Lee Upton is the author of The Tao of Humiliation: Stories, which was released from BOA Editions on May 1, 2014. She is the author of twelve other books, including the essay collection Swallowing the Sea: On Writing & Ambition, Boredom, Purity & Secrecy; the novella The Guide to the Flying Island; and a fifth collection of poetry, Undid in the Land of Undone. She is a professor of English and the writer-in-residence at Lafayette College.
Excerpt from The Tao of Humiliation
© Lee Upton 2014
reproduced with the permission of BOA Editions, Ltd.
From “The Undressed Mirror”
An actor is an undressed mirror
reflecting an audience’s light.
The audience must never know
the mirror is what they see—
and that is why the mirror rises before them undressed
as an ordinary creature of
yet casting silver light.
—Yanis Karlotz, trans. by Eavan Liss
I hadn’t been able to renew the lease on my apartment, and that was the least of it. It was a miracle when Jocelyn called and asked if I would watch over The Blue Oyster while she was in Ghana for three weeks. The hotel would be closed during her absence, but she still needed a caretaker. The woman Jocelyn had hired for the purpose bailed.
All this was arranged over the phone. Jocelyn’s warnings and recommendations grew so complex that I began taking notes. I wished then that I could talk about the entire situation with my mother. I still regularly have the urge to phone her until I remember. No calling her. No hearing that voice ever again.
Had Jocelyn known she was saving me? When I was a kid I seldom entered Jocelyn’s quarters behind The Blue Oyster’s reception desk—not into the tiny rooms dank with humidity, including the miniature kitchen. Instead I spent a lot of time in the foyer where Jocelyn and my mother drank vodka with lime and reminisced until they bored my brother Robin and me, while hotel guests came and went.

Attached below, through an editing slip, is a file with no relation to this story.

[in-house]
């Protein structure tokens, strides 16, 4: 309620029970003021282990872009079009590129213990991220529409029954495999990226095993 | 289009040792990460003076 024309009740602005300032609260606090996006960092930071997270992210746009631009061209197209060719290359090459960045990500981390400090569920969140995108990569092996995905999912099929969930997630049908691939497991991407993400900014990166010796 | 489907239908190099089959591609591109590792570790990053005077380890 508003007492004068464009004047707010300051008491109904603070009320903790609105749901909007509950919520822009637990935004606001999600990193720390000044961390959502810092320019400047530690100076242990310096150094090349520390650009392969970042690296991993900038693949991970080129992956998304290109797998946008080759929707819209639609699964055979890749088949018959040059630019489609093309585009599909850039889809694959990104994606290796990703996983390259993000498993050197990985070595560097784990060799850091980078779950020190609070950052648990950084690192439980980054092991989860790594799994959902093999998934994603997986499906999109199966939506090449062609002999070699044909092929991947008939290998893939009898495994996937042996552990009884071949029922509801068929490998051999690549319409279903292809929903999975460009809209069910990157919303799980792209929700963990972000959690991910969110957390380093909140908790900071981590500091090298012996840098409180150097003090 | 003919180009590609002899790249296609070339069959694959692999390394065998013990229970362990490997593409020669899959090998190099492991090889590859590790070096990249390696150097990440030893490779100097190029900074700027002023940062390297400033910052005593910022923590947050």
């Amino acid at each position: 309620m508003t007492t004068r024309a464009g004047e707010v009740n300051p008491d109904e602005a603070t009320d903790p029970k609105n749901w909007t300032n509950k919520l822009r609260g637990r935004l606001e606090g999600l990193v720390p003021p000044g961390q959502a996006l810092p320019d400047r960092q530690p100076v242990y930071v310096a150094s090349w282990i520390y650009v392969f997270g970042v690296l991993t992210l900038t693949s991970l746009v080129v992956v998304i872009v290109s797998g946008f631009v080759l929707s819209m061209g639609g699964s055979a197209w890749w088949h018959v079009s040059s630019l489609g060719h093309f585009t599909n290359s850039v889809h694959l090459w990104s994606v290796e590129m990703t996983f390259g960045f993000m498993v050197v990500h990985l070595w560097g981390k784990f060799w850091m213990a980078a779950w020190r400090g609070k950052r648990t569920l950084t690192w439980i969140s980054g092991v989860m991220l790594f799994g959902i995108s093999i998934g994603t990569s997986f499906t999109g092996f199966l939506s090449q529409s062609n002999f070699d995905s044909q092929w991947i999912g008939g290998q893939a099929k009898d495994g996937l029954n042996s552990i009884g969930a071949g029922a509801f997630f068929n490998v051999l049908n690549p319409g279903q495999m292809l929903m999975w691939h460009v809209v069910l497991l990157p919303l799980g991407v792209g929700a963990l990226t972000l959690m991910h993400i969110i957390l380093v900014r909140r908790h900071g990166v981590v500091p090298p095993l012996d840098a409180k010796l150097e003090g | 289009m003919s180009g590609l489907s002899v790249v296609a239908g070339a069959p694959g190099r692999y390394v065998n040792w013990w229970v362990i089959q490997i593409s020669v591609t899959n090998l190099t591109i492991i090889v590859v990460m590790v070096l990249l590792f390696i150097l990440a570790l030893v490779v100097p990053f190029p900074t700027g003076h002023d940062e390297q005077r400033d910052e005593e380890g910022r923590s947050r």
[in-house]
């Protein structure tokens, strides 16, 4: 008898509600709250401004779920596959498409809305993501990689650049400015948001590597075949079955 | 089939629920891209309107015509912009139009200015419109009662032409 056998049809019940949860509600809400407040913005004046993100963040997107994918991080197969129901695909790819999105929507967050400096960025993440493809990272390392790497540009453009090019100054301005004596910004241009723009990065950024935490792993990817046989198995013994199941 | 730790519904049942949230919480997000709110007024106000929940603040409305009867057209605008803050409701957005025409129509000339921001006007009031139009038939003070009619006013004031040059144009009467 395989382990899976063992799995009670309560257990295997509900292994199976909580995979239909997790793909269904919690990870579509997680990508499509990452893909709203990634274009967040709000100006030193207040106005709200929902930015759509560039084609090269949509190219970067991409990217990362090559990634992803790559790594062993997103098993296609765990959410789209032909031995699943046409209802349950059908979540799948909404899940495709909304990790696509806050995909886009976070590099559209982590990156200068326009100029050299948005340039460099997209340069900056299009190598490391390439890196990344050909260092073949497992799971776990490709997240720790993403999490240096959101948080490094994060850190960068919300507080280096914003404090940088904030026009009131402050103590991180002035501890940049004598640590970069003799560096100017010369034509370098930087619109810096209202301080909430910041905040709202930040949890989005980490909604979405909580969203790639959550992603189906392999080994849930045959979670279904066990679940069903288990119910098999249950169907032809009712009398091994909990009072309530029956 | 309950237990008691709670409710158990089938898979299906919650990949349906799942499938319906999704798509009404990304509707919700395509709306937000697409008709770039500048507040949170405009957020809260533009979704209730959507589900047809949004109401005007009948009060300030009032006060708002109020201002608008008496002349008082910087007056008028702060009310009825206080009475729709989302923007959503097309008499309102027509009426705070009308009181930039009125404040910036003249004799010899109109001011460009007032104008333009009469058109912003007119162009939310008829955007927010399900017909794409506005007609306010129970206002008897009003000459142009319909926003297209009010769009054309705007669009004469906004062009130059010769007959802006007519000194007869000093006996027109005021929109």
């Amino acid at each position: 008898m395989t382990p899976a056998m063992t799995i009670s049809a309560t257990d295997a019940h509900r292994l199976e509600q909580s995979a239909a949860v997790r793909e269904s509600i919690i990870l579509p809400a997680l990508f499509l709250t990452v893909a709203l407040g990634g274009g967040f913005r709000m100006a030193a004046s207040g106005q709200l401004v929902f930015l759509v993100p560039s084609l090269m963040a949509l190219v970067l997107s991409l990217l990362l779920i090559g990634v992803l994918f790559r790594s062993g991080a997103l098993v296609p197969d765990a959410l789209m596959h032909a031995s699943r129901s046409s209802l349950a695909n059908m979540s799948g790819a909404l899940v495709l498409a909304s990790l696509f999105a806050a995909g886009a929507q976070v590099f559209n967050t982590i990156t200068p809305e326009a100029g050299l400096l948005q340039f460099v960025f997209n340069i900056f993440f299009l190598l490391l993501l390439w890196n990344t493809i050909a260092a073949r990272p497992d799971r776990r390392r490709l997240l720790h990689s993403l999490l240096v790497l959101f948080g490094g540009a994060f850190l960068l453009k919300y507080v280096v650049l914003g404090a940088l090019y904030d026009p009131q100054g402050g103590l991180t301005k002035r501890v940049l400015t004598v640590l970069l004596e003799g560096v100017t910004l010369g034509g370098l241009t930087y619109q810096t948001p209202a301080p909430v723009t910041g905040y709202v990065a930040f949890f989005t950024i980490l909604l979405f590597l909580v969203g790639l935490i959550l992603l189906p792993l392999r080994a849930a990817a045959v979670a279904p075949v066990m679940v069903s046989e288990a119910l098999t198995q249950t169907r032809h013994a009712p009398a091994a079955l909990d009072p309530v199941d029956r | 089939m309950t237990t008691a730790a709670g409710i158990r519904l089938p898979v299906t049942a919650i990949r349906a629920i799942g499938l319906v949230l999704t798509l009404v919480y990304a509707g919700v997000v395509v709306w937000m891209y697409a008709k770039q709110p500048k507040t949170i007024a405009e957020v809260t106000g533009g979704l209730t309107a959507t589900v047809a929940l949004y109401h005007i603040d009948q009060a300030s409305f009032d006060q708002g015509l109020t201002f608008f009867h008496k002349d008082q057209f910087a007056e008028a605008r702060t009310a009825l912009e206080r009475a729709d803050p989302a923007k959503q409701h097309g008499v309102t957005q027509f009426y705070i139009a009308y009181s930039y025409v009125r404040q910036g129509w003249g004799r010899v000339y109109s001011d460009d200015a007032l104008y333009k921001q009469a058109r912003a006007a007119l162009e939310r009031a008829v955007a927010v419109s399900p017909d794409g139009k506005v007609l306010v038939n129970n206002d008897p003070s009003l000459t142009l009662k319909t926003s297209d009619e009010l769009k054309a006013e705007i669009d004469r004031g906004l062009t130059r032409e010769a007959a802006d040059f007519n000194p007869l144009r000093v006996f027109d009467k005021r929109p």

And now I was, once again, after all those years, looking around the foyer, relieved that I had somewhere to live and wouldn’t hear over the phone Robin’s relentless stock advice and my sister-in-law’s nervous questions. Everything in the foyer looked eerily preserved: the dried pampas grass in jade urns, the mahogany buffet, the liver-colored marble fireplace shadowed with decades of soot. Even the afghans on the foyer couches were the same as I remembered, except that their orange yarn was faded to pale sherbet.
I was the changed one. No more stage work. No more even trying to call myself an actress. Eamon used to correct me: You’re an actor. Say actor, not actress. I never minded being called an actress. It rhymes with distress, progress, regress, undress, I told Eamon.
I had been lucky in actors, Eamon being my favorite. I had almost worked as well with Esther Eilno-Medi who could unfreeze most actors, thaw and remold instincts—who even turned a switch on Paulie Matheres, who went on to survive on standup comedy alone. But in the end neither Esther nor Eamon could work magic for me.
It was Eamon who had to walk me offstage, Eamon who took my arm and drew me away when I was unable to speak another word in the second act of a play that should not have given me any trouble whatsoever.
One of the tasks I set myself at Jocelyn’s hotel: cleaning out the lost and found room. Fifteen years of accumulated junk. Jocelyn asked me to keep anything I liked but to give away the rest or to dispose of what couldn’t be saved. In the first box I pulled out five hooded jackets and three negligees with butterflies, twelve socks, and at least twenty pornographic magazines. Within four hours I had cleaned only half of the room—enough to fill twelve boxes for the Clauden Charities, ahead of the annual jumble sale advertised in the bulletin that turned up on the hotel’s doorstep that morning.
After another half hour of sorting, I was making quicker progress when, at the bottom of a collapsed cardboard box, a filmy square of cloth slipped between my fingers. I shook the fabric into the light. A dress, its fabric so fine it could have been spun from thistledown. The stitching looked done by hand, and the material smelled faintly of lavender. You were lost and now you’re found, you beautiful thing.
I hung the dress behind the door of my room where in a draft the featherlight fabric rose like a pale Titania.